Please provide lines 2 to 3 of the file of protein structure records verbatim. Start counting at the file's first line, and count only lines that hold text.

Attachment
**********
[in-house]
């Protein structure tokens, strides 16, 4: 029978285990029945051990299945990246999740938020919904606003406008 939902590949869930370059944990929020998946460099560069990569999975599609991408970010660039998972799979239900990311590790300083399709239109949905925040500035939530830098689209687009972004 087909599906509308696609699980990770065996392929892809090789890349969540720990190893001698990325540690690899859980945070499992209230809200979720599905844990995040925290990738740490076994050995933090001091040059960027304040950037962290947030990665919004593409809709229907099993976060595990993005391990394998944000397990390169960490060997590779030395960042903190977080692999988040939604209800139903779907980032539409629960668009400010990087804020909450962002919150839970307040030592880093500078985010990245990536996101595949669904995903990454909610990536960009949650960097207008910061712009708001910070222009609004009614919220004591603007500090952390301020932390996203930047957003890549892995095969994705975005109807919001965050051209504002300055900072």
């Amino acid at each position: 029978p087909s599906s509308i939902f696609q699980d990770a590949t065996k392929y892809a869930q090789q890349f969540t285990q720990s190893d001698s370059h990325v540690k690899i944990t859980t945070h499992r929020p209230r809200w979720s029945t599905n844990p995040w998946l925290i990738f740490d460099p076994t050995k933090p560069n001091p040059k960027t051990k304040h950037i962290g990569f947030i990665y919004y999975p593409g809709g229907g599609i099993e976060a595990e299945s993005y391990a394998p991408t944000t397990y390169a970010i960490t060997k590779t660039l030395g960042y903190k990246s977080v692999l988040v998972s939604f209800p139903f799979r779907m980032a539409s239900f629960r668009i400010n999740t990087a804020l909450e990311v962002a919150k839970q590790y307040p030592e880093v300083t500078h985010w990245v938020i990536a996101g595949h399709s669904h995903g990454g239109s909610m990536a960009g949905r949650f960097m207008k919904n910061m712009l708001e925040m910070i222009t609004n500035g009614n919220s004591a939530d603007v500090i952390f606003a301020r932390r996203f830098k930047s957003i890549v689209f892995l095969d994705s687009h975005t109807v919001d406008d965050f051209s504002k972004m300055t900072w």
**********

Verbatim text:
């Protein structure tokens, strides 16, 4: 029978285990029945051990299945990246999740938020919904606003406008 939902590949869930370059944990929020998946460099560069990569999975599609991408970010660039998972799979239900990311590790300083399709239109949905925040500035939530830098689209687009972004 087909599906509308696609699980990770065996392929892809090789890349969540720990190893001698990325540690690899859980945070499992209230809200979720599905844990995040925290990738740490076994050995933090001091040059960027304040950037962290947030990665919004593409809709229907099993976060595990993005391990394998944000397990390169960490060997590779030395960042903190977080692999988040939604209800139903779907980032539409629960668009400010990087804020909450962002919150839970307040030592880093500078985010990245990536996101595949669904995903990454909610990536960009949650960097207008910061712009708001910070222009609004009614919220004591603007500090952390301020932390996203930047957003890549892995095969994705975005109807919001965050051209504002300055900072």
């Amino acid at each position: 029978p087909s599906s509308i939902f696609q699980d990770a590949t065996k392929y892809a869930q090789q890349f969540t285990q720990s190893d001698s370059h990325v540690k690899i944990t859980t945070h499992r929020p209230r809200w979720s029945t599905n844990p995040w998946l925290i990738f740490d460099p076994t050995k933090p560069n001091p040059k960027t051990k304040h950037i962290g990569f947030i990665y919004y999975p593409g809709g229907g599609i099993e976060a595990e299945s993005y391990a394998p991408t944000t397990y390169a970010i960490t060997k590779t660039l030395g960042y903190k990246s977080v692999l988040v998972s939604f209800p139903f799979r779907m980032a539409s239900f629960r668009i400010n999740t990087a804020l909450e990311v962002a919150k839970q590790y307040p030592e880093v300083t500078h985010w990245v938020i990536a996101g595949h399709s669904h995903g990454g239109s909610m990536a960009g949905r949650f960097m207008k919904n910061m712009l708001e925040m910070i222009t609004n500035g009614n919220s004591a939530d603007v500090i952390f606003a301020r932390r996203f830098k930047s957003i890549v689209f892995l095969d994705s687009h975005t109807v919001d406008d965050f051209s504002k972004m300055t900072w």